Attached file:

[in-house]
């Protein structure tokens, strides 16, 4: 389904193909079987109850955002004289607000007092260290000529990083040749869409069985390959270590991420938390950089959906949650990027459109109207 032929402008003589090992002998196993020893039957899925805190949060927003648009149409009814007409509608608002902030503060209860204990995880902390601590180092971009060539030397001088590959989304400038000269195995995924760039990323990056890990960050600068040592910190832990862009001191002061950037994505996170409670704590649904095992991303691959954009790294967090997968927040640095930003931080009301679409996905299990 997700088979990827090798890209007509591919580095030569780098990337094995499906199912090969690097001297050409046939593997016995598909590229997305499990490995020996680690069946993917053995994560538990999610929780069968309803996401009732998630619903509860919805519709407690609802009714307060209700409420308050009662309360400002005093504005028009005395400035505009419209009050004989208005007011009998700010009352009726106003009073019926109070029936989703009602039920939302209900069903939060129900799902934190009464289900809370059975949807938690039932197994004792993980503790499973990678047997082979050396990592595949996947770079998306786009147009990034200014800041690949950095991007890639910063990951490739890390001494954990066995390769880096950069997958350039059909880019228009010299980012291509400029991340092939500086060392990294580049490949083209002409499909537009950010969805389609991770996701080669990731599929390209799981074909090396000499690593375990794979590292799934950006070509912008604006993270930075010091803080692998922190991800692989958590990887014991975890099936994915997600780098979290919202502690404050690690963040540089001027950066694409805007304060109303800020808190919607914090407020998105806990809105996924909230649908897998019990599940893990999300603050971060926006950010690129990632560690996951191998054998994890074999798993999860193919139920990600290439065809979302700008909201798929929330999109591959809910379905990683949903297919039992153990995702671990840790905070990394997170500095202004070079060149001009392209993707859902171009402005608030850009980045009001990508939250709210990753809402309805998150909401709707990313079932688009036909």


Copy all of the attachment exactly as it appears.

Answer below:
[in-house]
């Protein structure tokens, strides 16, 4: 389904193909079987109850955002004289607000007092260290000529990083040749869409069985390959270590991420938390950089959906949650990027459109109207 032929402008003589090992002998196993020893039957899925805190949060927003648009149409009814007409509608608002902030503060209860204990995880902390601590180092971009060539030397001088590959989304400038000269195995995924760039990323990056890990960050600068040592910190832990862009001191002061950037994505996170409670704590649904095992991303691959954009790294967090997968927040640095930003931080009301679409996905299990 997700088979990827090798890209007509591919580095030569780098990337094995499906199912090969690097001297050409046939593997016995598909590229997305499990490995020996680690069946993917053995994560538990999610929780069968309803996401009732998630619903509860919805519709407690609802009714307060209700409420308050009662309360400002005093504005028009005395400035505009419209009050004989208005007011009998700010009352009726106003009073019926109070029936989703009602039920939302209900069903939060129900799902934190009464289900809370059975949807938690039932197994004792993980503790499973990678047997082979050396990592595949996947770079998306786009147009990034200014800041690949950095991007890639910063990951490739890390001494954990066995390769880096950069997958350039059909880019228009010299980012291509400029991340092939500086060392990294580049490949083209002409499909537009950010969805389609991770996701080669990731599929390209799981074909090396000499690593375990794979590292799934950006070509912008604006993270930075010091803080692998922190991800692989958590990887014991975890099936994915997600780098979290919202502690404050690690963040540089001027950066694409805007304060109303800020808190919607914090407020998105806990809105996924909230649908897998019990599940893990999300603050971060926006950010690129990632560690996951191998054998994890074999798993999860193919139920990600290439065809979302700008909201798929929330999109591959809910379905990683949903297919039992153990995702671990840790905070990394997170500095202004070079060149001009392209993707859902171009402005608030850009980045009001990508939250709210990753809402309805998150909401709707990313079932688009036909």